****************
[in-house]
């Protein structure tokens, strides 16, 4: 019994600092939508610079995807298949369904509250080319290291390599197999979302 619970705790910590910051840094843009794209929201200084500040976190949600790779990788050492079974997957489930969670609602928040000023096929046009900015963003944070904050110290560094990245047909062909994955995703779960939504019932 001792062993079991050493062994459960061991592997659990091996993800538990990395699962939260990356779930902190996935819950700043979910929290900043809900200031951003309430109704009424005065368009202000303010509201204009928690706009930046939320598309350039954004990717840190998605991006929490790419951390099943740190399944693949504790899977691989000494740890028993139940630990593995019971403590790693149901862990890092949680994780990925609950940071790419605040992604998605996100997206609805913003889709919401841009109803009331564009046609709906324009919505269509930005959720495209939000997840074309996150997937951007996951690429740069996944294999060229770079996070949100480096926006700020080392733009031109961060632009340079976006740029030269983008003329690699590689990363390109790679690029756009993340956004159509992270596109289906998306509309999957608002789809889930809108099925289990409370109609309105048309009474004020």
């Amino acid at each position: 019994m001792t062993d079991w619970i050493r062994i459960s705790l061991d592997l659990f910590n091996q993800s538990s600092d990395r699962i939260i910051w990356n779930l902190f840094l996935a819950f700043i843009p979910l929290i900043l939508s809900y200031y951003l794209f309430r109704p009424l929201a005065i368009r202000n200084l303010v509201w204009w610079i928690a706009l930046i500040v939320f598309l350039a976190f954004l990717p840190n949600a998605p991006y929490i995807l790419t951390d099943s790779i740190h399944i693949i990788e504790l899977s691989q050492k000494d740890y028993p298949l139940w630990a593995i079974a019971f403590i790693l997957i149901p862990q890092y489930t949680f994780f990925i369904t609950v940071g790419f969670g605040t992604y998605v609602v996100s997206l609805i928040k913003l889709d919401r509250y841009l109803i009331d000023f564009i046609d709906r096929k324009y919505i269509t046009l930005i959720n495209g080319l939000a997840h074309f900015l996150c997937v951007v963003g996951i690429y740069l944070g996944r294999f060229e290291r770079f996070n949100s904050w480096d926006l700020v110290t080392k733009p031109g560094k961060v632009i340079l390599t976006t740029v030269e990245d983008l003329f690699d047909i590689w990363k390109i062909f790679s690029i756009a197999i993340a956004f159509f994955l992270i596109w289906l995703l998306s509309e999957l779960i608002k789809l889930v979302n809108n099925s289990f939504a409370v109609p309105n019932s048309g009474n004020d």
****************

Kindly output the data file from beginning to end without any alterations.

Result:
[in-house]
């Protein structure tokens, strides 16, 4: 019994600092939508610079995807298949369904509250080319290291390599197999979302 619970705790910590910051840094843009794209929201200084500040976190949600790779990788050492079974997957489930969670609602928040000023096929046009900015963003944070904050110290560094990245047909062909994955995703779960939504019932 001792062993079991050493062994459960061991592997659990091996993800538990990395699962939260990356779930902190996935819950700043979910929290900043809900200031951003309430109704009424005065368009202000303010509201204009928690706009930046939320598309350039954004990717840190998605991006929490790419951390099943740190399944693949504790899977691989000494740890028993139940630990593995019971403590790693149901862990890092949680994780990925609950940071790419605040992604998605996100997206609805913003889709919401841009109803009331564009046609709906324009919505269509930005959720495209939000997840074309996150997937951007996951690429740069996944294999060229770079996070949100480096926006700020080392733009031109961060632009340079976006740029030269983008003329690699590689990363390109790679690029756009993340956004159509992270596109289906998306509309999957608002789809889930809108099925289990409370109609309105048309009474004020």
């Amino acid at each position: 019994m001792t062993d079991w619970i050493r062994i459960s705790l061991d592997l659990f910590n091996q993800s538990s600092d990395r699962i939260i910051w990356n779930l902190f840094l996935a819950f700043i843009p979910l929290i900043l939508s809900y200031y951003l794209f309430r109704p009424l929201a005065i368009r202000n200084l303010v509201w204009w610079i928690a706009l930046i500040v939320f598309l350039a976190f954004l990717p840190n949600a998605p991006y929490i995807l790419t951390d099943s790779i740190h399944i693949i990788e504790l899977s691989q050492k000494d740890y028993p298949l139940w630990a593995i079974a019971f403590i790693l997957i149901p862990q890092y489930t949680f994780f990925i369904t609950v940071g790419f969670g605040t992604y998605v609602v996100s997206l609805i928040k913003l889709d919401r509250y841009l109803i009331d000023f564009i046609d709906r096929k324009y919505i269509t046009l930005i959720n495209g080319l939000a997840h074309f900015l996150c997937v951007v963003g996951i690429y740069l944070g996944r294999f060229e290291r770079f996070n949100s904050w480096d926006l700020v110290t080392k733009p031109g560094k961060v632009i340079l390599t976006t740029v030269e990245d983008l003329f690699d047909i590689w990363k390109i062909f790679s690029i756009a197999i993340a956004f159509f994955l992270i596109w289906l995703l998306s509309e999957l779960i608002k789809l889930v979302n809108n099925s289990f939504a409370v109609p309105n019932s048309g009474n004020d």